- Bill Ackman wants the Federal Reserve to immediately taper its stimulus and raise interest rates.
- The Pershing Square chief has hedged against rate hikes to protect his fund’s stock portfolio.
- Ackman referenced an notorious quote from the financial crisis to hammer home his message.
Bill Ackman called for the Federal Reserve to reduce its stimulus spending and raise interest rates, confirmed he’s hedged against rate hikes, and referenced a notorious Wall Street quote in a string of tweets on Saturday.
The billionaire investor and Pershing Square boss shared a recent presentation he delivered to the Federal Reserve Bank of New York. It highlighted elevated inflation and robust jobs growth in recent months, and predicted those trends would continue as the US economy reopens following the pandemic, and the Biden administration seeks to spend upwards of $US2 ($AU3) trillion on infrastructure and social programs.
“The bottom line: we think the Fed should taper immediately and begin raising rates as soon as possible,” Ackman tweeted.
The hedge fund manager has taken steps to protect his fund against higher rates. Pershing Square plowed $US157 ($AU209) million into interest-rate “swaptions” between December last year and February this year, and those derivatives had appreciated by about 150% as of late May, Ackman disclosed earlier this year.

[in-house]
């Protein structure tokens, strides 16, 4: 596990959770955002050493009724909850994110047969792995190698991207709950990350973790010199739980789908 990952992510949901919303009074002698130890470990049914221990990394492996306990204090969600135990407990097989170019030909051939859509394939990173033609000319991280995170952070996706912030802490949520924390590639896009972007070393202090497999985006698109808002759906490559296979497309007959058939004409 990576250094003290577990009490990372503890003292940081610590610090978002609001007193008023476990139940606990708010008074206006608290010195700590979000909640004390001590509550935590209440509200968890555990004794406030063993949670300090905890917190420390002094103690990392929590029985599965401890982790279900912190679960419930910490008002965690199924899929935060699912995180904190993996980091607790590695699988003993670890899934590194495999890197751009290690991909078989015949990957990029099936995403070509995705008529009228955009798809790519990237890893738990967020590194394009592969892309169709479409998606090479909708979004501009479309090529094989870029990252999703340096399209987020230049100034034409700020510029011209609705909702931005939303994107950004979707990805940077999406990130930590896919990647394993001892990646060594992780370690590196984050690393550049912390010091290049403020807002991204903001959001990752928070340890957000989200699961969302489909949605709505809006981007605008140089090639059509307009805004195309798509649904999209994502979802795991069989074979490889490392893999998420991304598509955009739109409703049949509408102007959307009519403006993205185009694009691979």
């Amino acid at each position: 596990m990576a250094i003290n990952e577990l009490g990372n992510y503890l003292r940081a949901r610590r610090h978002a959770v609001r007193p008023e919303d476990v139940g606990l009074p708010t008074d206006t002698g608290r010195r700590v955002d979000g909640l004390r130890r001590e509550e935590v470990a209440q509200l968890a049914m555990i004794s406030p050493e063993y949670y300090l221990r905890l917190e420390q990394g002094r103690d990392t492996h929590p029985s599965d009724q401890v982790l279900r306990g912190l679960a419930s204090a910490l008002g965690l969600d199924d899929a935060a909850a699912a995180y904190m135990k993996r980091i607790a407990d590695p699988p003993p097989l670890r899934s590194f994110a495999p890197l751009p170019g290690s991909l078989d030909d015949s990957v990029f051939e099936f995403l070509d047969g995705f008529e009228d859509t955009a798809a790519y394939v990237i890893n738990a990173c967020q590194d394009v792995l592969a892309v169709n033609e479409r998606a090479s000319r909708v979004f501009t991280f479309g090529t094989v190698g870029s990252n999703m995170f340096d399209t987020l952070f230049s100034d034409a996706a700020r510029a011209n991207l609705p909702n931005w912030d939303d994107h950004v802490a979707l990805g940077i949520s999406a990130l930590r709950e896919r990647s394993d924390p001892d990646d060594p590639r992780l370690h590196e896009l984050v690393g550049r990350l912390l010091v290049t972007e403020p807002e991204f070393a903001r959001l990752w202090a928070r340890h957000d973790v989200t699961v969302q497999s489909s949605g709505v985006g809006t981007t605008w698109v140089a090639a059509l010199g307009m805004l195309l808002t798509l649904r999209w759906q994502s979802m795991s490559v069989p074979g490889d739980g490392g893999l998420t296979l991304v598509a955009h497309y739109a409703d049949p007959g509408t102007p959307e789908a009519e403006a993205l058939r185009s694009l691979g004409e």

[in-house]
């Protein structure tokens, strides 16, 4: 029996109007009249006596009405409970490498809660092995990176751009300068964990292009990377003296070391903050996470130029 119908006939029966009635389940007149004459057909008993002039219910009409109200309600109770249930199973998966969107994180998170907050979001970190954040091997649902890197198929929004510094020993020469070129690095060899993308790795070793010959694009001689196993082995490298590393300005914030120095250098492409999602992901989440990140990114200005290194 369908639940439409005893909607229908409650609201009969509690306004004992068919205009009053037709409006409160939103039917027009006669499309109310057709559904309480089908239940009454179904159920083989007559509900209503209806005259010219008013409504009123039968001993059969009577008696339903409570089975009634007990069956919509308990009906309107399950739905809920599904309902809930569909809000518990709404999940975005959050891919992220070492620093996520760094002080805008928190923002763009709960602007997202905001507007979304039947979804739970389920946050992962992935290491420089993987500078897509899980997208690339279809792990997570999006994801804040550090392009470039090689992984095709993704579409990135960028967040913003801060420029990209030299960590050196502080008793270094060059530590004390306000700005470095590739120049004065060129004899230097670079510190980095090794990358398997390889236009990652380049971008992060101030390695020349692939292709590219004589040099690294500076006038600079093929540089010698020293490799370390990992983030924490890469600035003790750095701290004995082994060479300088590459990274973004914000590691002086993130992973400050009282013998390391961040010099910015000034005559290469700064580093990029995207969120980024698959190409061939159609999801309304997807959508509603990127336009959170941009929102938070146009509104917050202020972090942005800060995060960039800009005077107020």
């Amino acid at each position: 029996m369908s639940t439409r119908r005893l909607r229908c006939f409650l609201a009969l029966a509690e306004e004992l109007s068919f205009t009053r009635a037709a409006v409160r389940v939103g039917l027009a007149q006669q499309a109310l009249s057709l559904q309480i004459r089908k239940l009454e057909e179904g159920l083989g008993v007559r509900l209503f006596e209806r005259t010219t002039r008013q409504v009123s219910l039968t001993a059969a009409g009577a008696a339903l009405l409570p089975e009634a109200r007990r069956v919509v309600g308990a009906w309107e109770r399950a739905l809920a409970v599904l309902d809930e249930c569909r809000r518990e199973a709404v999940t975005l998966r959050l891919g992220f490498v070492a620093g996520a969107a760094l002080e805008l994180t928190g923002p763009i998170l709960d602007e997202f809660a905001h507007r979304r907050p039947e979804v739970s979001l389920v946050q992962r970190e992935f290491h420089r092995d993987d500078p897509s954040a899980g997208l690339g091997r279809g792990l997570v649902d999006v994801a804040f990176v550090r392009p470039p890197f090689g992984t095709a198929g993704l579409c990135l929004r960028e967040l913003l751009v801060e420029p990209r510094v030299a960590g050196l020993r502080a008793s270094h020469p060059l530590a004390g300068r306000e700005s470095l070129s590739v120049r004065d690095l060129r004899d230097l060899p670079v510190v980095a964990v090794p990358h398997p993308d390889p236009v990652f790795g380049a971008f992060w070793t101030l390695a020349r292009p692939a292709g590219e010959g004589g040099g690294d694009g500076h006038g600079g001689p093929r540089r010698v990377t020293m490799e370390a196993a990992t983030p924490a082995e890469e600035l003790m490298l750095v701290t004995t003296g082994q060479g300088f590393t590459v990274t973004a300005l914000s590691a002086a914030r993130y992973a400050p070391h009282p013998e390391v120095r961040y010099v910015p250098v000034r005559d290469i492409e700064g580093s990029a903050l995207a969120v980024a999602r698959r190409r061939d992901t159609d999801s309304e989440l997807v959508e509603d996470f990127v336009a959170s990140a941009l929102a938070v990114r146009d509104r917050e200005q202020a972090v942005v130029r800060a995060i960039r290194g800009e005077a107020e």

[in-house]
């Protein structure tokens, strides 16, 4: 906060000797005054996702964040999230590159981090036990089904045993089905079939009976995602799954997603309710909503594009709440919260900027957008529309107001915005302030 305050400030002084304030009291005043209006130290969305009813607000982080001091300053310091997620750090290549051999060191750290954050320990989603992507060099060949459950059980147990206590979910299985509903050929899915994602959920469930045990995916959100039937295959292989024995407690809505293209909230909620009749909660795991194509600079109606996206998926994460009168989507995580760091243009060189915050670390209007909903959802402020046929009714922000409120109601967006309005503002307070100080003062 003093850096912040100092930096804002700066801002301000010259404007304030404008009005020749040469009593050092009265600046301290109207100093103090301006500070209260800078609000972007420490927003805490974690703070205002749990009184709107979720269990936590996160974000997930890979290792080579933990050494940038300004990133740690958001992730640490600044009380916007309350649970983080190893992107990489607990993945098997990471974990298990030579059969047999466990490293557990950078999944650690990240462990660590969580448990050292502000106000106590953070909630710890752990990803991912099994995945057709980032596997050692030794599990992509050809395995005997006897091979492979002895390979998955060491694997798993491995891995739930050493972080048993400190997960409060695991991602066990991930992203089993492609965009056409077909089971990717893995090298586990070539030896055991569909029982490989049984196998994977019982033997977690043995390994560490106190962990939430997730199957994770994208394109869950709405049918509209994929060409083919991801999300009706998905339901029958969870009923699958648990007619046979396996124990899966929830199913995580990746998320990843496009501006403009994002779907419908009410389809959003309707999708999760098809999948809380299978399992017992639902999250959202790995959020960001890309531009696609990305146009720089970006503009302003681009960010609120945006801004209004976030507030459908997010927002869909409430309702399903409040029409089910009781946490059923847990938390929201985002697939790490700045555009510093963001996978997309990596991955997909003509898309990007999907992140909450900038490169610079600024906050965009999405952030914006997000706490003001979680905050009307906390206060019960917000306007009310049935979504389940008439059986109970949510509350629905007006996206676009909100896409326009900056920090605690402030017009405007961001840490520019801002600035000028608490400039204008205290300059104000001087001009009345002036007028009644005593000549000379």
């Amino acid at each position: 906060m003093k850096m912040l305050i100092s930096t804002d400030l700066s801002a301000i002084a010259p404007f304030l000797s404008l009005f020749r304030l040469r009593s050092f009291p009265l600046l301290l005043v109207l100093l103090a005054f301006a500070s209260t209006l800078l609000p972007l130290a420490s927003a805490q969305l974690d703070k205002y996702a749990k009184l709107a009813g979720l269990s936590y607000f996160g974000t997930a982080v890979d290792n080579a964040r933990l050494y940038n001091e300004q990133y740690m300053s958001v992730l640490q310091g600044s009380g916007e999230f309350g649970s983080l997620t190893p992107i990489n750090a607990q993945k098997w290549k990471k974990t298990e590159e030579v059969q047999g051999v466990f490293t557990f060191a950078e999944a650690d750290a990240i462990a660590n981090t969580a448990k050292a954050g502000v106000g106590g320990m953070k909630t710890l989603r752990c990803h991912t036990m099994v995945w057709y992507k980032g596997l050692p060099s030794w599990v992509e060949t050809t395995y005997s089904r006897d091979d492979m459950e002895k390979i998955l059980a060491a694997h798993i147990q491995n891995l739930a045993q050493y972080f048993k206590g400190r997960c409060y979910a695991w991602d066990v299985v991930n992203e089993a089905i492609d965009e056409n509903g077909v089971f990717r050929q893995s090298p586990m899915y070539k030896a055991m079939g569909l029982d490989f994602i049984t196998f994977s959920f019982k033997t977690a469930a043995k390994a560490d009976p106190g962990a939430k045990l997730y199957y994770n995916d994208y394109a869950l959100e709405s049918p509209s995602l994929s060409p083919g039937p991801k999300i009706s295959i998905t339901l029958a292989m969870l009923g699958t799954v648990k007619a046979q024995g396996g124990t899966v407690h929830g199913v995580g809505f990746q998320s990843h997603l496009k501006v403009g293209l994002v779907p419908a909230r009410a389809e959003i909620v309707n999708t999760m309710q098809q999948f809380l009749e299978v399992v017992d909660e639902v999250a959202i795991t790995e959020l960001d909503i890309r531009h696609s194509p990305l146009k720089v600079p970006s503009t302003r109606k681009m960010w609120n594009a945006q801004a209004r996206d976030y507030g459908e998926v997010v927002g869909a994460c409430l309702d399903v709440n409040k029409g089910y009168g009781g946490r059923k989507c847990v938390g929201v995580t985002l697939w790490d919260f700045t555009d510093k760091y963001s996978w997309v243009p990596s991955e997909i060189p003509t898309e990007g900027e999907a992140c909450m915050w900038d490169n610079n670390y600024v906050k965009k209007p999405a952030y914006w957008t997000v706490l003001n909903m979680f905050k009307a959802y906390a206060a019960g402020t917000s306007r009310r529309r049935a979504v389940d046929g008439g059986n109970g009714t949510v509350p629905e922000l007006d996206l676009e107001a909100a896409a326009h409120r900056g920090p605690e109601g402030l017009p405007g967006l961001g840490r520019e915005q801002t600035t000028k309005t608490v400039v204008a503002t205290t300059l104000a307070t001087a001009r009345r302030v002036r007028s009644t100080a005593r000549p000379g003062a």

“We have put our money where our mouth is in hedging our exposure to an upward move in rates, as we believe that a rise in rates could negatively impact our long-only equity portfolio,” he tweeted on Saturday.
Ackman underlined the need to tighten monetary policy and cool the US economy by referencing Chuck Prince’s iconic line. “As long as the music is playing, you’ve got to get up and dance,” the former Citi CEO said in July 2007, encapsulating Wall Street’s herd mentality and willful ignorance of systemic risks before the 2008 financial crisis.
“We are continuing to dance while the music is playing, and it is time to turn down the music and settle down,” Ackman tweeted.
The investor’s tweet might also be a nod to a Warren Buffett comparison of speculation in heady markets to Cinderella at the ball. The Berkshire Hathaway CEO made the analogy in a letter to his shareholders after the dot-com bubble burst.
“They are dancing in a room in which the clocks have no hands,” Buffett said about people who buy into bubbles and plan to get out just before they burst, and everything turns into pumpkins and mice.